“‘Decoded’ is likable, but goofy. There are interesting facts and factoids here, but they are largely smothered under layers of pseudo-drama and faux research.”
I've been watching Brad Meltzer's Decoded on the History Channel since it first aired in December of 2010. An entertaining show with best selling author Brad Meltzer sending out a team of experts to explore and solve mysteries. The show has a lively "you were there" style as the viewer follows the three experts from location to location taking witness testimony and solving puzzles. Conspiracy is going to be a constant theme especially in dealing with such diverse subject matter involving Free Masons, wealthy men cavorting at Bohemian Grove, and John Wilkes Booth possibly escaping death by using a stand-in. But there is always a hint that a conspiracy, no matter how reasonable or plausible, will be shot down. In other words, let no conspiracy take root and none does in any of the shows I've watched so far.
While presented as a serious investigative show there are moments where the research and methodology appears questionable. Some experiments done to test theories are hardly scientifically based and the testing conditions are skewed. Thing aren't helped much when the team of experts question witnesses, and then react to a comment with mock shock as they roll their eyes and give each other appalled looks.
I assume eventually, they will get to the JFK assassination or some odd angle on it. I would bet–if I were a betting man–that whatever the theory is, it won't hold water. It will be debunked.
Brad Meltzer's three roving investigators are author/historian Buddy Levy, attorney/former prosecutor Scott Rolle, and mechanical engineer Christine Mckinley. There seems to be little to complain about here in regards to the abilities and career paths of the experts with the exception of McKinley, who apparently does little work as an engineer and has a career more oriented towards being a singer/songwriter. A Google search pulls up her web site where she promotes here CD and concert appearances (besides Decoded air dates). Besides that, does one really need an engineer to uncover if Booth survived the tobacco barn fire?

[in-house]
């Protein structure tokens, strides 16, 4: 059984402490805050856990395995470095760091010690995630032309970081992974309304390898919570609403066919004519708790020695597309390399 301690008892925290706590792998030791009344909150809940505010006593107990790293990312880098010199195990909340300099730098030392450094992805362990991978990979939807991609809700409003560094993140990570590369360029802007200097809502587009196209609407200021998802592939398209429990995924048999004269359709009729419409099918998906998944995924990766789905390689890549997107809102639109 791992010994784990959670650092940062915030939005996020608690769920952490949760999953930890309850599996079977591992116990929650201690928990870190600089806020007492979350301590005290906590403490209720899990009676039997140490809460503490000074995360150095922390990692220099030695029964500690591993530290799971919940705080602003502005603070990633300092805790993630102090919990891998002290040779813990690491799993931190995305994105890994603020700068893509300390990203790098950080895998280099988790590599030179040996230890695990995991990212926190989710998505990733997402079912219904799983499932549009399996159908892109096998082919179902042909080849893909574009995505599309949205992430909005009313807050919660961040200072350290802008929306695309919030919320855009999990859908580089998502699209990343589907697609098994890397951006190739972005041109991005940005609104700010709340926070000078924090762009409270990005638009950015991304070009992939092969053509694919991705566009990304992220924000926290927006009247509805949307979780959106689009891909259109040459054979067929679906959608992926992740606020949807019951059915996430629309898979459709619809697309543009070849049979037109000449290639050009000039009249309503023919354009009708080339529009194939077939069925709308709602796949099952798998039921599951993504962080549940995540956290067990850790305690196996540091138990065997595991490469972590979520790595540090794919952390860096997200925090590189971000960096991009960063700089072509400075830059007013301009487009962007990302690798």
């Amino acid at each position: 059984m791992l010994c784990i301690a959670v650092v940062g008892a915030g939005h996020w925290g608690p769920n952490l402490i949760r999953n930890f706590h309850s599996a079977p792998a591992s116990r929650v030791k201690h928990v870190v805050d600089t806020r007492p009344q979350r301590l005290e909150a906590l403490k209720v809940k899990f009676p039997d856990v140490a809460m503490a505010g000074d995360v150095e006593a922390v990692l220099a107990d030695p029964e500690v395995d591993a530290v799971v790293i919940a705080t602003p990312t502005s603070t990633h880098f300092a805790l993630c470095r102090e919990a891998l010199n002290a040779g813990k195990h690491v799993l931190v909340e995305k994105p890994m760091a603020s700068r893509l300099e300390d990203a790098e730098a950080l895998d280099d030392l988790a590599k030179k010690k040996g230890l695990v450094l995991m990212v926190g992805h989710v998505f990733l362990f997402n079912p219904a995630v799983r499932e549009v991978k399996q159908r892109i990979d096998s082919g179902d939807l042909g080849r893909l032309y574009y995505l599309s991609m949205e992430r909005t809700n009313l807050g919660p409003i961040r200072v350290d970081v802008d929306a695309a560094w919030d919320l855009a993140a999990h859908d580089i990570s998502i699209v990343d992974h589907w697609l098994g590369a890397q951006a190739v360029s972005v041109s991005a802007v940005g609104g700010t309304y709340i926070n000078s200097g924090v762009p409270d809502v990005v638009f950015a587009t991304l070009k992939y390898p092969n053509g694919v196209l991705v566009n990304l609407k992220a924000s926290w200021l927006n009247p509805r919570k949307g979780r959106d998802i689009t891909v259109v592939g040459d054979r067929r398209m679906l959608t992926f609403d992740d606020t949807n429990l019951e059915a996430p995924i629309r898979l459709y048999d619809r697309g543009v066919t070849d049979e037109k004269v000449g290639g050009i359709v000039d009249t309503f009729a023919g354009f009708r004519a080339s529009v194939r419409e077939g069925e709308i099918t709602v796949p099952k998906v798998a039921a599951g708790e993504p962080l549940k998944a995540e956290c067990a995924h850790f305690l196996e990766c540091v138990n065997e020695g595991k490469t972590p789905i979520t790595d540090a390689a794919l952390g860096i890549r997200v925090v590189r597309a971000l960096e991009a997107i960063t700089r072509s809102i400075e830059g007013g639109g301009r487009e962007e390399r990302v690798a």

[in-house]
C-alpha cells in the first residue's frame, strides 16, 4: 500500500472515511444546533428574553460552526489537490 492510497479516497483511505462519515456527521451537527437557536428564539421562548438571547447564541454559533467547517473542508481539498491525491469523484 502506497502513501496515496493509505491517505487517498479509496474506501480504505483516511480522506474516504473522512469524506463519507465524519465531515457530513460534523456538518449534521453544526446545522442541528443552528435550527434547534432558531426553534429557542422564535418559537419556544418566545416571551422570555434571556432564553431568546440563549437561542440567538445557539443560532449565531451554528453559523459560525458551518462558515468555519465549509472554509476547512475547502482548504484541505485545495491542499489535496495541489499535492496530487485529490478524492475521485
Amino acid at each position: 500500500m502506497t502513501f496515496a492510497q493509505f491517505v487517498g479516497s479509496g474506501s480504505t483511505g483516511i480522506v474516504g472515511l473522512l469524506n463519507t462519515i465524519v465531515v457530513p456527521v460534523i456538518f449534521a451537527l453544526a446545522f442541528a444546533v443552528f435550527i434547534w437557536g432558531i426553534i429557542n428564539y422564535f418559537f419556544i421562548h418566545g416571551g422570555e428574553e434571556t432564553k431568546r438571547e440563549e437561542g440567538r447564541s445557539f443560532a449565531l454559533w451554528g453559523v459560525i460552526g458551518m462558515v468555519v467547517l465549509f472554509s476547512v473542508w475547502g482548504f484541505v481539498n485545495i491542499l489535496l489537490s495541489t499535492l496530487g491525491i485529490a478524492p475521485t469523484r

It is a bit amusing that on The History Channel's web site there is currently a picture of Levy, Rolle, and McKinley together (see above) and they are all the same height. The picture below is an earlier one that is no longer on the site. One can see that Rolle is the shortest member of the team with Levy being the tallest and McKinley in the middle. One could say this is a pictorial metaphor for the fakery this show can produce.
This episode caught my attention as it is a good example of how
anti-conspiratorial Decoded can get it as they pretend to conduct an objective investigation. The Patton episode aired on October 25 involves the conspiracy theory that General George S. Patton, instead of dying as a result of injuries sustained in an auto accident after the close of the war, was instead assassinated by a auto crash combined with a sniper. This idea has been floating around a long time and started soon after the legendary General's death. Like anything involving conspiracy, the Decoded team will in the end, drive a stake through it.
Numerous experts were interviewed for the show and the lead-off was author Robert K. Wilcox who wrote Target: Patton. This is probably the premier work on the subject. I decided to get this book as I had the feeling there is more to it than the TV show made note of. I was right. I found the book to be well researched and footnoted. Wilcox claims that a former OSS (Office of Strategic Services) officer, Douglas Bazata of whom he met and interviewed, admitted to being involved with the death of Patton and granted him open access to his numerous diaries and letters, to back up an incredible story of intrigue and high treason. (Decoded makes no mention of this level of documentation or that Bazata passed a polygraph examination in regards to his claims.)